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AS EBENEZER Scrooge so wrenchingly learned, Christmas is a time for thinking of the needs of others. It's the season when expansive hearts come into their own, and when some normally more constricted ones find themselves growing.

A faltering national economy is making gift-giving harder for Americans this year, but many are carrying on their tradition of charity anyway.

Without the impulse to compassion that moves those givers, life would be a grim business indeed.

But this year the spirit alive in this season also reflects a national trend: Giving and caring are in style.

Evidence for a long-term increase in volunteering and financial gifts goes beyond personal observations. It is substantiated by surveys -- particularly by Independent Sector, a philanthropic coalition of 750 foundations, companies and nonprofit groups.

A study for the organization, comparing giving in 1989 and 1987, was conducted through surveys by Gallup pollsters. The news it revealed would please Scrooge -- the reformed Scrooge, that is, who emerged after his harrowing night with the Christmas ghosts.

The average household donated $734 in 1989, an increase of 20 percent compared with 1987 -- and that's 20 percent after inflation. Of all American households, 75 percent found the means to donate in 1989.

Ironically, some of the least fortunate were also the most giving. Contributing households with incomes under $10,000 gave 5.5 percent of their incomes to church, charitable and community groups. The rich, meanwhile, with incomes of $100,000 or more, gave only 2.9 percent.

"Many wealthy people are wonderfully generous," Independent Sector's Brian O'Connell said. But in contrast to their disposable income, "most wealthy Americans have to be characterized as stingy."

Does anyone still remember that Biblical story about the widow's mite?

In the same two-year period from 1987 to 1989, the number of adults doing volunteer work grew 23 percent, from 80 million to 93.4 million.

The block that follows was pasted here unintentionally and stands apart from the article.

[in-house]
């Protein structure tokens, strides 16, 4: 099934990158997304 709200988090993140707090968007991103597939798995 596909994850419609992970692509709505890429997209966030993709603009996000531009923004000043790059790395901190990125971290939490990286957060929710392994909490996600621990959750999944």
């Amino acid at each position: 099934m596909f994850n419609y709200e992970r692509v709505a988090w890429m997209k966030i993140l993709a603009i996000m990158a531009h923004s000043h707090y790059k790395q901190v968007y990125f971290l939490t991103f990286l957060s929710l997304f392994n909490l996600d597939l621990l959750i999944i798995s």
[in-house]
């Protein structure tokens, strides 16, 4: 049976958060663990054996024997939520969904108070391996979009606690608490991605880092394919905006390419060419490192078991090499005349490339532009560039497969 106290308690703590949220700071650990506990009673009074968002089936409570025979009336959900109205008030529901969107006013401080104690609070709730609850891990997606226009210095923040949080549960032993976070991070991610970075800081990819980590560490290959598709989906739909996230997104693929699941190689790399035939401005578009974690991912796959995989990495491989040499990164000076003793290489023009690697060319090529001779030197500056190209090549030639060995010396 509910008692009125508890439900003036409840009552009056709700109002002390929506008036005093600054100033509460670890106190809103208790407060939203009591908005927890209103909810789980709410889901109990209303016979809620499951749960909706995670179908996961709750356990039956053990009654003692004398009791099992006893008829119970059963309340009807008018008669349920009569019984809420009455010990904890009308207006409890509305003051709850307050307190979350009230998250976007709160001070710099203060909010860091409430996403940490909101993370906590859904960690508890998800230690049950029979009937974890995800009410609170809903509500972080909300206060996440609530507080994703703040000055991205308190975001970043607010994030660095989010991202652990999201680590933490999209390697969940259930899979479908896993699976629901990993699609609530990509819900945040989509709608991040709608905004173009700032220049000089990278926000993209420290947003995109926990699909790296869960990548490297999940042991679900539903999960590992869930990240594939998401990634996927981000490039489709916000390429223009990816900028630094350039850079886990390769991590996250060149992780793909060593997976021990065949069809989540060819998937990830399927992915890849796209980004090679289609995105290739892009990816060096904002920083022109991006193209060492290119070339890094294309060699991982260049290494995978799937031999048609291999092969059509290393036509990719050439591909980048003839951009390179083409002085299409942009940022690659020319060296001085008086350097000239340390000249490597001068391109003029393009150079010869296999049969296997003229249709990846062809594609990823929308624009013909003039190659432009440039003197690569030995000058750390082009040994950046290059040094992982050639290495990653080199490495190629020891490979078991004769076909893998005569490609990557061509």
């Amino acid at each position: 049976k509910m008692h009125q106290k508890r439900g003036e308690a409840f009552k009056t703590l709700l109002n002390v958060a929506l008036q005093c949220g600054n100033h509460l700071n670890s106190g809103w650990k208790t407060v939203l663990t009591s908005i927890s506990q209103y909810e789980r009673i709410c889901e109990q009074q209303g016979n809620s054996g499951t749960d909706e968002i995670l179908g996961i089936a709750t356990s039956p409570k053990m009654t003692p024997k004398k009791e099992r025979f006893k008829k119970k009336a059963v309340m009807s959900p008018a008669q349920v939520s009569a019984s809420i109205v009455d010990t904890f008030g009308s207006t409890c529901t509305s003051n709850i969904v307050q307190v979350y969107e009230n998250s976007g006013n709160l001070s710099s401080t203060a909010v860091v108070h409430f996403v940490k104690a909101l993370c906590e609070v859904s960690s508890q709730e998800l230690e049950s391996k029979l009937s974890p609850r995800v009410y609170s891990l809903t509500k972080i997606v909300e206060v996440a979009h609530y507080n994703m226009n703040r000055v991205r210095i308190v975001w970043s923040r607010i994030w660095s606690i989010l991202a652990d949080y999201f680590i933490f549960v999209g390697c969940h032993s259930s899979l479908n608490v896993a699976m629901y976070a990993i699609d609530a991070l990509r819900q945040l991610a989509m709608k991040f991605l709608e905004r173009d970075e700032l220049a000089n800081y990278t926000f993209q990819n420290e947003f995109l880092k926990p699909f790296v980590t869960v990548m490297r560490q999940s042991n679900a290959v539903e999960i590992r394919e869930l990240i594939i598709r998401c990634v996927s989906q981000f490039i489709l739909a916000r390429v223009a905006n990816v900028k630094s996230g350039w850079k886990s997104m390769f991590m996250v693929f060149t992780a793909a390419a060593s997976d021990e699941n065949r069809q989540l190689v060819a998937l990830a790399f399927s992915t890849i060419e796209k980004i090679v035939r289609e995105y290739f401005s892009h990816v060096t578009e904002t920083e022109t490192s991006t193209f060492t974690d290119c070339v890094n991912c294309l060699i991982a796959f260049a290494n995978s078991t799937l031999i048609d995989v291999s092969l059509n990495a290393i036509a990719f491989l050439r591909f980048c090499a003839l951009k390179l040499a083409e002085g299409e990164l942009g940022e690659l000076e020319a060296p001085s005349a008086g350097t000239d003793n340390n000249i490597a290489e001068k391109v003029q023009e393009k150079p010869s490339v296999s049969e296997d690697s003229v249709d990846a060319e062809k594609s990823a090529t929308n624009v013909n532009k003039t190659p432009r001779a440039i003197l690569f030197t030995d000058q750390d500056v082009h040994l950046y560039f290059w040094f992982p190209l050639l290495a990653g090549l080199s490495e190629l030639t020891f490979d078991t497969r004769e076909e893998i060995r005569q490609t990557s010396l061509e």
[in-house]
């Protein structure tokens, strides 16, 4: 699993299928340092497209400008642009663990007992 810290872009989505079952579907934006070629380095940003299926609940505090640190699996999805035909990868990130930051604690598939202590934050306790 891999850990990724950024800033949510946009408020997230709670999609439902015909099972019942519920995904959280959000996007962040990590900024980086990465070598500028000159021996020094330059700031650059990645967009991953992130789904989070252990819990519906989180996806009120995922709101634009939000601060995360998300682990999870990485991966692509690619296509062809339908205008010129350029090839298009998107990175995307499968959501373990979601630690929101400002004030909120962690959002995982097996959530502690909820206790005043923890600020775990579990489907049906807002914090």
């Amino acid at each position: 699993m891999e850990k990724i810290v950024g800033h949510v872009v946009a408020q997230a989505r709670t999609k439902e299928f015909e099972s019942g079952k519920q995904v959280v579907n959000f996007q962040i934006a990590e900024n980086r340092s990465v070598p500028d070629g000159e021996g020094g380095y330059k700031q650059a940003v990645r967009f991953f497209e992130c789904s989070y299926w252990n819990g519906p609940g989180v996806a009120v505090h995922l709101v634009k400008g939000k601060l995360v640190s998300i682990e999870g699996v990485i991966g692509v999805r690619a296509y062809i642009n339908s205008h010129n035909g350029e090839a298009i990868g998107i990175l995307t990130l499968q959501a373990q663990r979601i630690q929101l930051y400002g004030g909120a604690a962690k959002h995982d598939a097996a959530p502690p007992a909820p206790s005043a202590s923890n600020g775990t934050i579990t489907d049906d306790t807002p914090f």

But perhaps the most encouraging finding from Independent Sector is that giving is popular among the young.

In 1989, 58 percent of American teen-agers gave some volunteer time. And 48 percent gave money to causes, with average contributions of $46.

Meanwhile, the baby boomer generation -- once despaired of by many an elder as selfish and grasping, is coming into its own as a cadre of givers.

The 25-to-44 year age group accounted for 43 percent of all charitable donations last year, up from 39 percent in 1987.

The older and presumably more established boomers, 35 to 44, were especially generous. A full 85 percent of them gave financially in 1989, up 9 percentage points from two years earlier. Their volunteering went up to 55 percent from 46 percent.

The boomers have always been an influential force because of their sheer numbers. If they are now embracing community concerns and giving, that can only be good for the future of sharing as a fashionable pursuit.

But as Scrooge eventually knew, at Christmas and at other times, this is an activity that should never go out of style.

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